- SKU: 17741794
- Release Date: 06/02/2009
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- Two Thousand Maniacs!
- Audio Commentary by Director Herschell Gordon Lewis and Producer David F. Friedman
- Original Theatrical Trailer
- Rare Outtakes
- Stills and Gallery of Exploitation Art
- Speed Lovers/Thunder In Dixie
- Original Theatrical Trailer for Speed Lovers!
- TV Spots for Thunder In Dixie!
- Bonus Tire Screeching Trailers for: Racers from Hell, Red Hot Wheels, Road of Death, Road Racers, Road Rebels and The Young Racers!
- School kids are Harassed by a Scary Red Auto with Eyes and a Mouth who spouts Safety Tips at them in Classroom Safety Short #1: The Talking Car!
- Learn to Drive Defensively with the Widescreen [!]"Drivavision" Traffic Safety Short #2: Split-Second Decisions!
- Three Sex Kittens cope with an Uncooperative Convertible in Glamour Girl Short #3: Hot Rod Girls!
- Gallery of Drive-In Exploitation Art with Audio Oddities!
- Swamp Trailers for The Alligator People, Attack of the Giant Leeches, Crypt of Dark Secrets, Okefenokee, Scum of the Earth, Sting of Death, and Swamp Girl!
- Plus: Swampy Short Subject: Swamp Buggy Race!
- Also: Young boys are used as Gator Bait by the Swamp Folks of the Okefenokee in the Bonus Featurette: Swamp Virgin!
- Gallery of Amazing Trash-O-Rama Exploitation Art with Radio-Spot Rarities!
The final installment in cult filmmaker Herschell Gordon Lewis' loosely knit hillbilly trilogy (Moonshine Mountain and This Stuff'll Kill Ya! are the other two) stars country & western singer Claude King as (of all things) a country & western singer. Some stereotypical scuzzballs from Washington con him into running for senator, but find that Southerners are not so easily fooled. Although it's typically vulgar Lewis fare, it makes an interesting comparison with the same year's The Candidate and the 1992 satire Bob Roberts, both of which bear more than a passing similarity to this one. Lewis regulars Ray Sager, Jeffrey Allen, and Dan Krogh are also on hand. ~ Robert Firsching, Rovi
Two Thousand Maniacs!
Drive-in gore king Herschell Gordon Lewis reached a creative peak with this darkly comic slaughterfest about six vacationing Yanks who fall victim to the cheerfully violent Southern hospitality of Pleasant Valley. Made the guests of honor in the town's centennial celebration, the hapless visitors soon discover that the obligations of their title include being used for the locals' bloody amusements -- which include being rolled downhill in a barrel full of sharp spikes and strapped down beneath a boulder for a hideous variation on the dunking booth -- and eventually ending up on the spit for the evening's barbecue. It turns out the bloodthirsty rednecks have come back from the dead after 100 years to exact symbolic revenge for the slaughter of the entire town by the Union Army. Filming on a shoestring in St. Cloud, FL, Lewis even contributed his talents to some of the songs (credited to the Pleasant Valley Boys), including "Rebel Yell" (not to be confused with the Billy Idol tune) and a rousing rendition of "Rollin' in My Sweet Baby's Arms," which accompanies a shot of a severed arm rotating on a barbecue spit. ~ Cavett Binion, Rovi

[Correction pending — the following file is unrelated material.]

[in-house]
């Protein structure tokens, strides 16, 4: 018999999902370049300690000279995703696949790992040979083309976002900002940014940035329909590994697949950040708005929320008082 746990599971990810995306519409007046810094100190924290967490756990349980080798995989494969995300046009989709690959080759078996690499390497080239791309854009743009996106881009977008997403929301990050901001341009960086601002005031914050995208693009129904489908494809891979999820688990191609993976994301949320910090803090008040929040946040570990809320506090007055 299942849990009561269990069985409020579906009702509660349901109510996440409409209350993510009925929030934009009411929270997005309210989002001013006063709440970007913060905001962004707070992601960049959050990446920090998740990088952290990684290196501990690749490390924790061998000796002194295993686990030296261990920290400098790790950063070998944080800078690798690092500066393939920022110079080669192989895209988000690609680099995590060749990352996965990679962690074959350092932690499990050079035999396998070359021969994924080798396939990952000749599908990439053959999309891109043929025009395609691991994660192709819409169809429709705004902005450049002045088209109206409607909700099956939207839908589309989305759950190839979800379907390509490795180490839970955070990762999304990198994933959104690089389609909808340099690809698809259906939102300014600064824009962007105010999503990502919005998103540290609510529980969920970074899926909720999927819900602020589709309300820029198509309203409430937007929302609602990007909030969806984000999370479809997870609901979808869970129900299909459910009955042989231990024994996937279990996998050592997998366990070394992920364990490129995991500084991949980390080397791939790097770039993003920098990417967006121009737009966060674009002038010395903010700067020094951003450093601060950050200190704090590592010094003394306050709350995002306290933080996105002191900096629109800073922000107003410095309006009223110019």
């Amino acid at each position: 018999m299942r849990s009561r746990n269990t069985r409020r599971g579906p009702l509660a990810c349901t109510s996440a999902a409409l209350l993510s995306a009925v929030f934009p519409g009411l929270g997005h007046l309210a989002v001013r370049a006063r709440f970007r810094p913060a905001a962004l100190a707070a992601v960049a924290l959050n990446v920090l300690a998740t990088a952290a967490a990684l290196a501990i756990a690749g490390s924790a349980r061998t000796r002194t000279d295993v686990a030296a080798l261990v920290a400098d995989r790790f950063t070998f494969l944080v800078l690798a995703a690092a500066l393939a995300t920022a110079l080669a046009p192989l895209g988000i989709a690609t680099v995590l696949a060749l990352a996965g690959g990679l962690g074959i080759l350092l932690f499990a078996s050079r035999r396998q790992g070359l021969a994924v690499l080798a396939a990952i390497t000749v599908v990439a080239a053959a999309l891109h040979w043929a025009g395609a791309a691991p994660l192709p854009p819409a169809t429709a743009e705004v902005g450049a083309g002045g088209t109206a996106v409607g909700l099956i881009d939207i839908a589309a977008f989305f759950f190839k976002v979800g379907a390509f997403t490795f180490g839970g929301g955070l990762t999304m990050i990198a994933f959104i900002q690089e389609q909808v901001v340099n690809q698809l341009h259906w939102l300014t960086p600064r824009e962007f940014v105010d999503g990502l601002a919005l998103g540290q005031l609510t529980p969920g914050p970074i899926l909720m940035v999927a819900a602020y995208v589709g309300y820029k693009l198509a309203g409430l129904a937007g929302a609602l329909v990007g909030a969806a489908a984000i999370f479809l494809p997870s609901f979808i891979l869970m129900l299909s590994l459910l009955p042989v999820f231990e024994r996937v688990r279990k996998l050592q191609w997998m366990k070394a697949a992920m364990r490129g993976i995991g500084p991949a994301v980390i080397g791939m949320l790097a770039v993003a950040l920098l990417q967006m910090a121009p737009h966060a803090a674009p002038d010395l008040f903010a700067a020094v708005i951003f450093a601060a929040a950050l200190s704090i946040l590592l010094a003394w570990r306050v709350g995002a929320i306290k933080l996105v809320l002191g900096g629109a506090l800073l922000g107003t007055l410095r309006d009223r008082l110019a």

A former Great White Hunter finds himself accused of murdering a gangster's moll. He flees into the Okefenokee swamp in a panic with the sheriff in hot pursuit. The lawman has even more trouble on his hands when his daughter begins helping the fugitive. ~ Sandra Brennan, Rovi
Among the Speed Lovers in this modestly budgeted "regional" is real-life stock car racer Fred Lorenzen. William McGaha, the son of a mechanic, idolizes Lorenzen and dreams of the day that he, too, will excell on the race track. He gets his chance during a major stock-car competition in Atlanta. Most of the climactic scenes are culled from color news footage of actual racing events. In addition to starring in Speed Lovers, William McGaha also produced, directed and cowrote the film. ~ Hal Erickson, Rovi
This Stuff'll Kill Ya!
A renegade backwoods reverend practices what he preaches and gets into all sorts of trouble with the FBI and some of his more upstanding parishioners in this lurid crime drama that was originally made to be shown on the Southern drive-in exploitation film circuit. The preacher's problems begin when he continues to expound the glories of moonshine and fast women on his pulpit. It is the former (the preacher makes illegal corn squeezin's on the side) that gets him into trouble. The story's mandatory violence and bloodshed comes in when one of the rev's most ardent supporters begins to graphically slaughter those who oppose him. Unfortunately, this is not the sort of support the minister wants and in the end, he and his psycho fan get into a bloody final conflict. This film is the swan song of heretofore distinguished actor Tim Holt. ~ Sandra Brennan, Rovi
Thunder in Dixie
Race car driver Ticker Welsh is convinced that the senseless death of his fiancee was caused by an irresponsible colleague, Mickey Arnold. Wanting to get even, he enters Atlanta's Dixie 400 stock-car race. Former NASCAR champion Richard Petty makes a cameo. The race scenes were films at the Atlanta International Raceway. ~ Sandra Brennan, Rovi